"We're retrieving our baggage now," reads Sean's message. The traffic is slow, pretty much like my brain after a long day in class. Or my classmate Hazel who gets my jokes eons after I crack them—I say that lovingly.
"Can we make it on time?" I ask Imay.
"Of course. Don't worry. Tell them we'll be there in 20 minutes."
I secretly wish the cab can fly.
I'm seated beside the driver, a stout man in his forties, the type who likes to talk. Taxi drivers are naturally noisy, but this one is a notch higher. I can tell: his voice is warm, his chuckles hearty, his expressions engaging. Why not make the most of this trip?
I do a classic conversation starter.
"You've been driving for years now?" I ask.
"Twenty years," he says, smiling, showing off his dentures could fall off if he's not careful. "I can drive around this place even with my eyes closed."
"You drive around Manila more often?"
He's busy looking at the road and doesn't seem to hear me. He's figuring out where to take a U-turn. "Bayani totally made a mess around here," he says angrily before he turns to me. "What did you say again?"
"You drive around Manila more often than, say, in Quezon City?"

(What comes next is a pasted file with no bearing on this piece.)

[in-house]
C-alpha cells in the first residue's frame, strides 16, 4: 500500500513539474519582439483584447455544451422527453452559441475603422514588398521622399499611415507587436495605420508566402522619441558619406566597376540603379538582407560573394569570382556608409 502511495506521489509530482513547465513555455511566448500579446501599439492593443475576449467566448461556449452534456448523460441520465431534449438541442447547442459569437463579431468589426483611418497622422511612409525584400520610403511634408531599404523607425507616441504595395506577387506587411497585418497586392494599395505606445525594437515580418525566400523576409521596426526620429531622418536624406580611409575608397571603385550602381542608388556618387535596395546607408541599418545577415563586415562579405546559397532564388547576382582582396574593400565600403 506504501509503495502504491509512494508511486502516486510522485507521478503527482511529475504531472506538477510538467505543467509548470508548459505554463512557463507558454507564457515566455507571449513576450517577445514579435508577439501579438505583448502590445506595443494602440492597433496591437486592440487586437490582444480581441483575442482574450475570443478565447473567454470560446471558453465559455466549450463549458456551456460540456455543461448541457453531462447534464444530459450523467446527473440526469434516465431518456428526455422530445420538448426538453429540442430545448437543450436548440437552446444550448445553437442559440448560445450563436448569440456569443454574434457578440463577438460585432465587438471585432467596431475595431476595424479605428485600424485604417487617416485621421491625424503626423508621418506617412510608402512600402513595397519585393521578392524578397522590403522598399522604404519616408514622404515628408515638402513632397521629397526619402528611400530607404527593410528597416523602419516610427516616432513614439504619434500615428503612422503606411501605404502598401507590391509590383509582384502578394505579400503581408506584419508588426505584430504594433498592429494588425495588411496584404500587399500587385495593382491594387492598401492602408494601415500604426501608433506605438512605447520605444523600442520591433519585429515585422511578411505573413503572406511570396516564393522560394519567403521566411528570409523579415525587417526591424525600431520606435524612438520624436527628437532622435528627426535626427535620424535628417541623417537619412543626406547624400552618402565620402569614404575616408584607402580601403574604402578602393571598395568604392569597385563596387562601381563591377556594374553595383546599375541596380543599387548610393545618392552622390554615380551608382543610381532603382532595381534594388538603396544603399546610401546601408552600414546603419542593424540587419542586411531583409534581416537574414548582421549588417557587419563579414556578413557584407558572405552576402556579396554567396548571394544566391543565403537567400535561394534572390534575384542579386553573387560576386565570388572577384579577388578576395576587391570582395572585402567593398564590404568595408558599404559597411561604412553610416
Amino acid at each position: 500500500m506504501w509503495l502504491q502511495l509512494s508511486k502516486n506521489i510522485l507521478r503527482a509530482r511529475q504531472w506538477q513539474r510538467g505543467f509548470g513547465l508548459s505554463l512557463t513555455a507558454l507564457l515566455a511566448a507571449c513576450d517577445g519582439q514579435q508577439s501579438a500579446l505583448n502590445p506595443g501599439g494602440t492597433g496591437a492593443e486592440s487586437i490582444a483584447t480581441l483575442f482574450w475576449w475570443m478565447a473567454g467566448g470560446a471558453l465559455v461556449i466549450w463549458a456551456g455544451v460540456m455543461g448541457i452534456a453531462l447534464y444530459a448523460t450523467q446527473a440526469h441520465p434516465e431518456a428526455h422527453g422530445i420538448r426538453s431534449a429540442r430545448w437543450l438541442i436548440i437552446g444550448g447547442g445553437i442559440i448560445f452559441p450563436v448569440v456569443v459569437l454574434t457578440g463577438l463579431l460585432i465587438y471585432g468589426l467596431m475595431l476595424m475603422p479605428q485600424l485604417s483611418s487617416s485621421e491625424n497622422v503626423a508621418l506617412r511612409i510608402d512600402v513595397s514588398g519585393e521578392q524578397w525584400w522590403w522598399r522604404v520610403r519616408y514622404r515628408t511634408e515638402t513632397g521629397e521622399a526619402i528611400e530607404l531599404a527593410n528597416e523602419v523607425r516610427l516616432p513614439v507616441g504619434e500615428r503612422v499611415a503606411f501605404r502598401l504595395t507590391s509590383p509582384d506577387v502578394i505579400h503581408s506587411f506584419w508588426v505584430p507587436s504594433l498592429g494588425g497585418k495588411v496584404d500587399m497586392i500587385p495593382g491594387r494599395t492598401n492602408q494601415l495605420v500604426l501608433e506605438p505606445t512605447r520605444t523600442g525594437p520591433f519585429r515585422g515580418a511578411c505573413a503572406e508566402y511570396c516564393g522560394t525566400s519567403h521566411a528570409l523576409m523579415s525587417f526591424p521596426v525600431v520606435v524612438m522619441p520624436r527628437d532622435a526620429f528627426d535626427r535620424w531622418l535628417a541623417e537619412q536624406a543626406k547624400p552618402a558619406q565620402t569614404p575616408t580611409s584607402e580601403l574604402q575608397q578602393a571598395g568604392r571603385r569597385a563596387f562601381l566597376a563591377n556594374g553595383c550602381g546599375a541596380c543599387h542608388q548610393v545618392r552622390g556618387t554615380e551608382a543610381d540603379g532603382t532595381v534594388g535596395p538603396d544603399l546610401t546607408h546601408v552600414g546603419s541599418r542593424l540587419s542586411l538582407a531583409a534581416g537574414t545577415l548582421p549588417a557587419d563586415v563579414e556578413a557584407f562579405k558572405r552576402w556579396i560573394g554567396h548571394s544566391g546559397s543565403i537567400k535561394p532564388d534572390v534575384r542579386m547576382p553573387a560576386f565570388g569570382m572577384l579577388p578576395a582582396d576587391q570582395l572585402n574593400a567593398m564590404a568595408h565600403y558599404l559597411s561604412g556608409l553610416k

"Oh! I like going around the Metro, but I know Manila more than I know all the other places, so I stick here more often."
"But Manila is much more crowded," I say.
"I've gotten used to it. I'll choose this place over Quezon City. I got kidnapped there once, you know?" he says. I am surprised. I've heard about these things in the news, but here is a living testimony.
"Do you remember how they looked like? Did they have guns?"
"They were three of them. One was seated beside me. The other two were at the back."
"Were they in black?" I ask. I've always had this notion that thieves always wore dark clothes.
"I don't remember, but they looked pretty normal. So there we were, driving along Scout—I forgot the name of the street already! They pretended like they were lost, but the truth was they were only looking for a spot where there weren't any people."
"And then what?"